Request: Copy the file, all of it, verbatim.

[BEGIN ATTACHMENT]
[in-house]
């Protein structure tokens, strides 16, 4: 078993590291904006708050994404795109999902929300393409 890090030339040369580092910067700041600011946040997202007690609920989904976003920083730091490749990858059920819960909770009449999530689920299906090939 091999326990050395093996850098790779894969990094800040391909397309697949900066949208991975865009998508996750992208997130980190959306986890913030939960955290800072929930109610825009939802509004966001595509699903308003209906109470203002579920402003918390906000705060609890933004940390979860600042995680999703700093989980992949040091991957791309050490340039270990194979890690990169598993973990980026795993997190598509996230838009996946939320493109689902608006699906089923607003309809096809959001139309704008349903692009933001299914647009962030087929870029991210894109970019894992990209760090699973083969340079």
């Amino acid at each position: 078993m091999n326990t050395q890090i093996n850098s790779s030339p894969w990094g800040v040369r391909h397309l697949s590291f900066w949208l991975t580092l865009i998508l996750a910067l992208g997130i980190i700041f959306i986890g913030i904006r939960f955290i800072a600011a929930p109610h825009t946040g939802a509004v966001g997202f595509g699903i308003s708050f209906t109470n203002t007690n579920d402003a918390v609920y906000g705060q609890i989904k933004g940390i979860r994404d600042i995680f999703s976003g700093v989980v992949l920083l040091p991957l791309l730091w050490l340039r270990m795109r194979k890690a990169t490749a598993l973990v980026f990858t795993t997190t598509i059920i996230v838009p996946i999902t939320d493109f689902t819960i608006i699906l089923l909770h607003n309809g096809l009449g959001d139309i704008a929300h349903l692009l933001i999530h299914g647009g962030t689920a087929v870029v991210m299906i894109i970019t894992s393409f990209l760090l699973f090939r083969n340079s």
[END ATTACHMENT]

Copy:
[in-house]
């Protein structure tokens, strides 16, 4: 078993590291904006708050994404795109999902929300393409 890090030339040369580092910067700041600011946040997202007690609920989904976003920083730091490749990858059920819960909770009449999530689920299906090939 091999326990050395093996850098790779894969990094800040391909397309697949900066949208991975865009998508996750992208997130980190959306986890913030939960955290800072929930109610825009939802509004966001595509699903308003209906109470203002579920402003918390906000705060609890933004940390979860600042995680999703700093989980992949040091991957791309050490340039270990194979890690990169598993973990980026795993997190598509996230838009996946939320493109689902608006699906089923607003309809096809959001139309704008349903692009933001299914647009962030087929870029991210894109970019894992990209760090699973083969340079």
């Amino acid at each position: 078993m091999n326990t050395q890090i093996n850098s790779s030339p894969w990094g800040v040369r391909h397309l697949s590291f900066w949208l991975t580092l865009i998508l996750a910067l992208g997130i980190i700041f959306i986890g913030i904006r939960f955290i800072a600011a929930p109610h825009t946040g939802a509004v966001g997202f595509g699903i308003s708050f209906t109470n203002t007690n579920d402003a918390v609920y906000g705060q609890i989904k933004g940390i979860r994404d600042i995680f999703s976003g700093v989980v992949l920083l040091p991957l791309l730091w050490l340039r270990m795109r194979k890690a990169t490749a598993l973990v980026f990858t795993t997190t598509i059920i996230v838009p996946i999902t939320d493109f689902t819960i608006i699906l089923l909770h607003n309809g096809l009449g959001d139309i704008a929300h349903l692009l933001i999530h299914g647009g962030t689920a087929v870029v991210m299906i894109i970019t894992s393409f990209l760090l699973f090939r083969n340079s």